When Moses was 40 years old, having chosen to identify with the people of God and their sufferings rather than to accept the prestige, power, and pleasures that were his as the son of Pharaoh's daughter (Acts 7:23; Heb. 11:24,25), he went to visit his people. There he saw an Israelite receiving a terrible beating by an Egyptian taskmaster, so he decided to defend and avenge him. In a moment of anger, the eventual deliverer of Israel became a murderer! Moses believed that God was going to use him to deliver the Israelites from their bondage (Acts 7:25), but he soon found out that taking things into his own hands was not what God wanted.
The next day, Moses tried to stop a fight between two Israelites. He probably thought they would respect his position and be thankful that he was interested in them. He wanted them to see him as their deliverer. But instead, the Israelite who was at fault in the dispute said to Moses, "Who made you a ruler and a judge over us? Do you want to kill me as you did the Egyptian yesterday?" (Acts 7:27,28; cp. Ex. 2:14). When Moses realized that his secret of the murdered Egyptian was known, he fled to Midian (see map, p.19).
A Marked Man. After an act of courage and kindness, Moses was welcomed into the household of Jethro, the priest of Midian. He married Zipporah, Jethro's daughter, and settled down to life as a shepherd (2:163:1).
Meanwhile, conditions were worsening in Egypt. The king of Egypt died, and the new ruler increased the oppression (2:23). The cries of the suffering Hebrews were lifted up to God, and we are told that "God acknowledged them" (2:24,25). The time had come for Jehovah to deliver His people.
While Moses was tending his flocks in the desert, he noticed a bush that was burning without being consumed. Mystified, he stopped to investigate and he heard the voice of God. "I have surely seen the oppression of My people who are in Egypt," the Lord said, "and have heard their cry . . . . So I have come down to deliver them" (3:7,8).
Then the Lord issued this call to Moses: "Come now, therefore, and I will send you to Pharaoh that you may bring My people, the children of Israel, out of Egypt" (3:10).
Moses was not a ready servant. In fact, before the conversation was over, he had given the Lord five excuses for not going. But God rejected them all.
Moses' question of the Lord "When . . . they say to me, `What is His name?' what shall I say to them?" led to one of the most important revelations of God in the Old Testament. The Lord told Moses to tell the children of Israel that "I AM WHO I AM" was the name of his sender (3:14). By using this name, God was revealing Himself to be the eternal, self-existent Godthe God of Abraham, Isaac, and Jacob. Significantly, the Lord Jesus applied this name to Himself and was nearly stoned as a blasphemer (John 8:58,59).
When Moses still protested, the Lord gave him three signs he could use to convince the people and Pharaoh that the one true God had sent him (4:1,21). First, the Lord turned Moses' rod into a living serpent (4:1-5), then He made his hand leprous and healed it (4:6,7). Finally, God told Moses that if the first two signs didn't convince them, He would give him the power to turn water from the Nile River into blood (4:9).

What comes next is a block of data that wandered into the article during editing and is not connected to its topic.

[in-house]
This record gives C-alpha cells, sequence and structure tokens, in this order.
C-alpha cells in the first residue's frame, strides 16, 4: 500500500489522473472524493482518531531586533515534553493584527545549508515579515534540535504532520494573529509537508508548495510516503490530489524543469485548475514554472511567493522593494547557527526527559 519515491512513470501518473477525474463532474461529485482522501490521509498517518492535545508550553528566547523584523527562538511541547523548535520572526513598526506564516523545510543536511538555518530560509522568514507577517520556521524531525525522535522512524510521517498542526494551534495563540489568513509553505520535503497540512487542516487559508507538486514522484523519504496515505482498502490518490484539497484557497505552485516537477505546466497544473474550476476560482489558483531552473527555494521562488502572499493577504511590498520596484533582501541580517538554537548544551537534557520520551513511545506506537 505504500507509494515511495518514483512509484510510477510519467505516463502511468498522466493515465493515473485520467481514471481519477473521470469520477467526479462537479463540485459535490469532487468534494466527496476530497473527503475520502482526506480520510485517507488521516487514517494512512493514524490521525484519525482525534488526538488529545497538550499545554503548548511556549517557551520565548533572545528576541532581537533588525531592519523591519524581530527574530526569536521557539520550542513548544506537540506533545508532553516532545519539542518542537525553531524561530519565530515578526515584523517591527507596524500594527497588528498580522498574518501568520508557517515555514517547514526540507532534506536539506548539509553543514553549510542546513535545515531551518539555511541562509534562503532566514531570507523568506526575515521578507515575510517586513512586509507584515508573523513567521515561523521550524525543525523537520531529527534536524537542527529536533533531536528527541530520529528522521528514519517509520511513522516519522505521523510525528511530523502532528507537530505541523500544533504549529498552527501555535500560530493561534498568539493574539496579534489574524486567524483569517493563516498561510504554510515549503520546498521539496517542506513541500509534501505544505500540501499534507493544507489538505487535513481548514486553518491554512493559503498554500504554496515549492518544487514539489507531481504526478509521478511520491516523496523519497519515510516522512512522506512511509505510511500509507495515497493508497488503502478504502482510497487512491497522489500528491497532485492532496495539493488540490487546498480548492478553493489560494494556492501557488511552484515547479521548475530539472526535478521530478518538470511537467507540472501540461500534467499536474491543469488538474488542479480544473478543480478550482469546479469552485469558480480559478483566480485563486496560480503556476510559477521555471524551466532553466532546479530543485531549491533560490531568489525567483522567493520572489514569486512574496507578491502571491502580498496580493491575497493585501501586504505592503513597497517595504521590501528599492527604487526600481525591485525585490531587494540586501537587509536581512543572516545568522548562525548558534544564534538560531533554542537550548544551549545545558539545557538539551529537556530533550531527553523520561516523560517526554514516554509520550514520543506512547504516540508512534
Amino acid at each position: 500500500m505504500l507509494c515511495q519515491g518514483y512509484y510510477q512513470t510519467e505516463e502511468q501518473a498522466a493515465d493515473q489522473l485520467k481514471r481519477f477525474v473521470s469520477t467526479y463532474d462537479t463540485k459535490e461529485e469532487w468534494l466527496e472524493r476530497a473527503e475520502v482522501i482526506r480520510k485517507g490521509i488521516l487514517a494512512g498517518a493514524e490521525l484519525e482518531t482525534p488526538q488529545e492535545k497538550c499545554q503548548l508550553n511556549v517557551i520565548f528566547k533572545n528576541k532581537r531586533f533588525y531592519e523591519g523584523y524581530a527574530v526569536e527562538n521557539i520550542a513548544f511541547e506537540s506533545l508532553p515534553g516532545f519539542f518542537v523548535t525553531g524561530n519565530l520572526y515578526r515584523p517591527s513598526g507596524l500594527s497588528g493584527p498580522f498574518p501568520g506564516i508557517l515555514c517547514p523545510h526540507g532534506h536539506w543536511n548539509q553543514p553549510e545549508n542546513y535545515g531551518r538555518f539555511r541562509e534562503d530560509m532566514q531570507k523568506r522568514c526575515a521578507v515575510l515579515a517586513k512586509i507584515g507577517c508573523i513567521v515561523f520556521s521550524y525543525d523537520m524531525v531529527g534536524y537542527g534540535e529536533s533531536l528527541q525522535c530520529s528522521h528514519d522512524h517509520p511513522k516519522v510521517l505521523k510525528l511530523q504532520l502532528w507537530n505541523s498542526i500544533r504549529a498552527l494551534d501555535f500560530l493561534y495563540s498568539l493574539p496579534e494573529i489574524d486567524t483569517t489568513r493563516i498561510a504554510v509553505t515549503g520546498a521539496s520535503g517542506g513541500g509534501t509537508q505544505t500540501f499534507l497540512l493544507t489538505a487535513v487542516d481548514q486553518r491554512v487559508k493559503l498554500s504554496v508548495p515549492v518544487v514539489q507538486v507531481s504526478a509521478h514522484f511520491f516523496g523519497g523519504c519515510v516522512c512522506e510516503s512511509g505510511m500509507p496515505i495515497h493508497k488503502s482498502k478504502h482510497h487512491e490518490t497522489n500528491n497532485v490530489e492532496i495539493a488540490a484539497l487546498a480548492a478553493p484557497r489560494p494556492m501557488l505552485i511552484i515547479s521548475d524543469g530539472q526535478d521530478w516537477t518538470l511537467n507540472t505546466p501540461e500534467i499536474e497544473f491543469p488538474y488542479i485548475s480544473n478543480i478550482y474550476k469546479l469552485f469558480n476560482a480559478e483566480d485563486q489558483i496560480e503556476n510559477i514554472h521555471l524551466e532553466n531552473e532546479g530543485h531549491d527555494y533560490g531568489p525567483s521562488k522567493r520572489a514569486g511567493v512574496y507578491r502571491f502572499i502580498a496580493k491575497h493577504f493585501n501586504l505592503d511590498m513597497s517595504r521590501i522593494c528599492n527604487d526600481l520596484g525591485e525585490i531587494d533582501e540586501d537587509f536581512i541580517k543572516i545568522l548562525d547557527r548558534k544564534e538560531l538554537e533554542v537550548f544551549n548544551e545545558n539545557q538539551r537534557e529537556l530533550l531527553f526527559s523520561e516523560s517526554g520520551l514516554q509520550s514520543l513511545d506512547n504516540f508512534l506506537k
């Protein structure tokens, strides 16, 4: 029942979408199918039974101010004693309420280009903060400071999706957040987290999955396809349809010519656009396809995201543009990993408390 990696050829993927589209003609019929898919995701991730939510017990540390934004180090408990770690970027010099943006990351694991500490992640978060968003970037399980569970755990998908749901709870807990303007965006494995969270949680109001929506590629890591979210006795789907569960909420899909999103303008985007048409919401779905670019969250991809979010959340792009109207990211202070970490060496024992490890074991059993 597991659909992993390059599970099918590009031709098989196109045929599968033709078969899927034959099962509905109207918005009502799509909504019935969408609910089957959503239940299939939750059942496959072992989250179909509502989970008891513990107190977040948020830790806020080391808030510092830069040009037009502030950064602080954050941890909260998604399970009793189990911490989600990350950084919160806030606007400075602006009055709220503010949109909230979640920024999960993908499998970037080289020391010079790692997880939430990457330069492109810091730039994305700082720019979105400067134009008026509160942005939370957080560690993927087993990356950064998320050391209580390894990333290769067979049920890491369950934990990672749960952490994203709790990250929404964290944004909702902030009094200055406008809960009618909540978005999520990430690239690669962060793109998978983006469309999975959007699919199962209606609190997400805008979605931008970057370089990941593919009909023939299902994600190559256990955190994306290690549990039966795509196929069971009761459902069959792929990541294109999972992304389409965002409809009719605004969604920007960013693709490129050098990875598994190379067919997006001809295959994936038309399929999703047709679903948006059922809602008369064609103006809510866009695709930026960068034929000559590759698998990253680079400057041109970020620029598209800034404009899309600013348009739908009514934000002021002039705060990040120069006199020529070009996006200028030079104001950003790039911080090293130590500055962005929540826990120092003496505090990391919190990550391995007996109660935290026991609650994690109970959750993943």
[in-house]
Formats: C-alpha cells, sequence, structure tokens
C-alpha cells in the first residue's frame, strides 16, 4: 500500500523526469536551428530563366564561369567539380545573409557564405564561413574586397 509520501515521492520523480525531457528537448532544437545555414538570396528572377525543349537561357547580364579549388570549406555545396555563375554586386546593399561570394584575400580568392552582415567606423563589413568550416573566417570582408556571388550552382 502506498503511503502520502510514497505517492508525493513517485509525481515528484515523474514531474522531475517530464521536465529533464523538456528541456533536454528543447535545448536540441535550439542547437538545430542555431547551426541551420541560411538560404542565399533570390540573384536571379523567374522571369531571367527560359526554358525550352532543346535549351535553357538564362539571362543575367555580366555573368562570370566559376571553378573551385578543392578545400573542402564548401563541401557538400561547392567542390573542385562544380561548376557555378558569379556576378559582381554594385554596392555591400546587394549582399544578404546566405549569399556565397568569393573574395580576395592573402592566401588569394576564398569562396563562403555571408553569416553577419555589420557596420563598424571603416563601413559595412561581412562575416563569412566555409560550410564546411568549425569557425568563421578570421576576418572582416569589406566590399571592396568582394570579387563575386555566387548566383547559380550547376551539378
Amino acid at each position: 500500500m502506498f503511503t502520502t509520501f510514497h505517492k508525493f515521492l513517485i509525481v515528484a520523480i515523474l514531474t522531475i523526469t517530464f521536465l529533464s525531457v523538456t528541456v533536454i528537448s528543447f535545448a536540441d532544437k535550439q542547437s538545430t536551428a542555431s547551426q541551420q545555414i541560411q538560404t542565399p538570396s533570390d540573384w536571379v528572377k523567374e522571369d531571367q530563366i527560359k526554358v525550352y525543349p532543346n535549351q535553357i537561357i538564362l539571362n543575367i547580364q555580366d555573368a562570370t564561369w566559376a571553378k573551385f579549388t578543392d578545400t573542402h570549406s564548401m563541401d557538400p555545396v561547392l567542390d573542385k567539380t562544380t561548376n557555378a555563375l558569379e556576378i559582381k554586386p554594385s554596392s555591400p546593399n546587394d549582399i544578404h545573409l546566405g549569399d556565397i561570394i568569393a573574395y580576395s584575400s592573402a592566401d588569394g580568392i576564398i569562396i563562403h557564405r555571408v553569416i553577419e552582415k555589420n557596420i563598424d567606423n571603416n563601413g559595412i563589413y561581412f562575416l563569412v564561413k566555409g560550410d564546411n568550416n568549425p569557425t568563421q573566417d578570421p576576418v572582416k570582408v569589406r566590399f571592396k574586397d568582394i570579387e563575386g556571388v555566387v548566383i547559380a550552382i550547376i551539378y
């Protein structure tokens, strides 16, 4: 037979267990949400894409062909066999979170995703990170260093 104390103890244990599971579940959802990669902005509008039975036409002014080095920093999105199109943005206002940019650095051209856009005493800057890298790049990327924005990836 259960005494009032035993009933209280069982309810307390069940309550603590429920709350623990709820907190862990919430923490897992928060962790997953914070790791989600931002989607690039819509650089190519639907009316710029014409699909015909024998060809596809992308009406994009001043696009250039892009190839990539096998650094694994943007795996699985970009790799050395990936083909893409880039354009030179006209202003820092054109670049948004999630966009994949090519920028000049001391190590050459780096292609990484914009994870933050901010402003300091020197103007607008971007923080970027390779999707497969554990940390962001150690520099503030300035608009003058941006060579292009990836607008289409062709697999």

Moses' Return. At
80 years of age (he had been in exile 40 years [Acts 7:30]), Moses went
back to Egypt (4:18), taking his family with him. He presented himself to
the elders of Israel, who gave him their support when they saw the miraculous
signs God had given him. Then Moses went before Pharaoh (5:1). The king
of Egypt was furious at Moses' request for Israel to leave. So he greatly
increased the workload of the Israelites, who were already at the breaking
point (5:6-14). When the elders of Israel blamed Moses for the suffering,
he became discouraged and cried out to the Lord. God gave him a wonderful
promise, considered by many to be the key verse of Exodus:
Therefore say to the children of Israel: "I am the Lord; I will bring you out from under the burdens of the Egyptians, I will rescue you from their bondage, and I will redeem you with an outstretched arm and with great judgments" (6:6).
Accompanied by his brother Aaron, Moses approached the throne of Pharaoh to do the task God had called him to do.
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The car had spun out of control near midnight in a remote area and plunged down a steep bank. It came to rest in a watery ravine. The driver was trapped in the wreckage, unable to move. Fully conscious, she waited for someone to help her. But no one appeared. Dawn came, then daylight. Now she realized that her car was hidden from view. She pushed the horn button, but no sound came. She screamed as loudly as her injuries would allow, but there was no one to hear. As the afternoon passed, she began to panic. She knew she would not last another cold night. Why doesn't someone come? Aren't they looking for me? Finally, as darkness fell, she saw a pinpoint of light. Someone was searching! But the light passed right over the bridge without discovering her. She finally broke down, weeping in despair. Deliverance was so close, but so far away. Then the light reappeared, right beside the car! Something had told the young searcher to check the ravine, and he had spotted her car. She was rescued!